The Army has a legislated obligation to prefer U.S.-based manufacturers, and that a previous agreement with Colt Defense required the Army to involve Colt in certain small-arms programs... Colt had no offering so the project was placed on hold 04 and finally canceled 05...

Of course that was 2005, now here we are 5 years later and the only contract Colt still holds is making replacement uppers for the M4. thought 2012... after that????

My guess is once again congress will demand an American manufacture produce a replacement...

Edit to add...
Last year the Marines tried to order 250,000 HK 417's the 7.62 version of the HK 416 5.56... Congress killed that order for the same reason... it isnt made in the good ole US of A...

[edit on 30-3-2010 by DaddyBare]



posted on Mar, 30 2010 @ 08:21 AM
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reply to post by DaddyBare
 


Indeed, I can a see a new Colt piston operated upper on the horizon for many years to come.

So much for equipping our troops with the best weapons available. Colt needs to get out of the stone age. I see the need to support American companies but HK's are made in New Hampshire employing American workers and supporting a local economy.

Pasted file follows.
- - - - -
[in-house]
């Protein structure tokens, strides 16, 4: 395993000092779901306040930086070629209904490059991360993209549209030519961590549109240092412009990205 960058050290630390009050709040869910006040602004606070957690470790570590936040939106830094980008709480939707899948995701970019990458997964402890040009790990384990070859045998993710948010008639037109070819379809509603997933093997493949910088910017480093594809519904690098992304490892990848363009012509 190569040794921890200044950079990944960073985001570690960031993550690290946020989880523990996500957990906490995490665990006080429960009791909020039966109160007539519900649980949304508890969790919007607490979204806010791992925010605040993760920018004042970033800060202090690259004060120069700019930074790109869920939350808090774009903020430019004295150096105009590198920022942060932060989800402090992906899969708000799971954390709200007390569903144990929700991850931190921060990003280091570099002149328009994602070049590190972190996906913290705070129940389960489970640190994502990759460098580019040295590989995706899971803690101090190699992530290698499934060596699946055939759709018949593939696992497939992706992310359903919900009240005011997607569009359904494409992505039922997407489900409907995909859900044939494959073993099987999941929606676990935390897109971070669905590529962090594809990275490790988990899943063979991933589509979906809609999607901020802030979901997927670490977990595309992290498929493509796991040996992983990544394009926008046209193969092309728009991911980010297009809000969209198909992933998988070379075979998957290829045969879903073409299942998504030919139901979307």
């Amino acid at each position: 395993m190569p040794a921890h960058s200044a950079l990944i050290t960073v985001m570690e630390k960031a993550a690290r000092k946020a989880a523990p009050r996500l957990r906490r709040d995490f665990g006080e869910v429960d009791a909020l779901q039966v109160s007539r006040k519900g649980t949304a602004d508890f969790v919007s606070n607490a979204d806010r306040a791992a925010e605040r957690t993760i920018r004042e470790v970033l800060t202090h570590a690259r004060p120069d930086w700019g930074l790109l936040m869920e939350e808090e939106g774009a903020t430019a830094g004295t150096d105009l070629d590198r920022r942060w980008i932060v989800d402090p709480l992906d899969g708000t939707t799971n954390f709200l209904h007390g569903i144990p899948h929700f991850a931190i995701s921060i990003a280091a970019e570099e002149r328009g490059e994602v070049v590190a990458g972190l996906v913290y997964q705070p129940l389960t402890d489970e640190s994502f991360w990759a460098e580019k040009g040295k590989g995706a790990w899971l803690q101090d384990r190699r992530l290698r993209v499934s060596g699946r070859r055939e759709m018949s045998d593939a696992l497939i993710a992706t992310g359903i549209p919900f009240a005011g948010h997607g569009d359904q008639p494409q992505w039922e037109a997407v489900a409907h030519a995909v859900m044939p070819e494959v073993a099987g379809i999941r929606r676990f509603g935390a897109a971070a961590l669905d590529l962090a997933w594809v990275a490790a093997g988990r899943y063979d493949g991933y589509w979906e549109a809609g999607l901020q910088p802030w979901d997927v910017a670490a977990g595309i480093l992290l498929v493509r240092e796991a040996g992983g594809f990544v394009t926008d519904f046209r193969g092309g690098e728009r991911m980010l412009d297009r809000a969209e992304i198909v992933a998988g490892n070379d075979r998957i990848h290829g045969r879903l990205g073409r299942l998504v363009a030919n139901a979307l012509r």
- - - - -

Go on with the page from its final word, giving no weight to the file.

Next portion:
Federal contracts only specify US manufacturing not US based ownership and HK is in full compliance.

Gotta love the bureaucracy...



posted on Mar, 30 2010 @ 08:43 AM
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Originally posted by DaddyBare
Remember too there was kind of a screwy philosophy to the 5.56

The thought is that a wounded man takes to people to look after him... that's three people out of the fight... the 5.56 is a wounding round...

The 7.62x51mm NATO kills, that's only one man down...

this so called philosophy works if your dealing with a compassionate civilized enemy... but when was the last time a fight occurred between honorable knights?

[edit on 30-3-2010 by DaddyBare]


Let's scrap both and go with the 6.5 Grendel. It is clearly the best of both worlds.



posted on Apr, 18 2010 @ 07:24 AM
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I have a contact at the Ruger factory who is selling me a 556 NIB for $1100. Lucky me!
He told me a 2 star general was making an inspection at the Ruger plant a few weeks ago. The competition is to provide the military with piston uppers for the existing M4 battle rifles.
Ruger is lucky, in that their 556 upper fits on standard lowers. Sig 556 uppers do not.
The Army can keep all of their full auto lowers and slap on a piston upper.
A few other companies are in the running, but Ruger is a favorite. They have quite a facility, and produce parts for Sig (556) and many others. Lots of cad/cam stuff.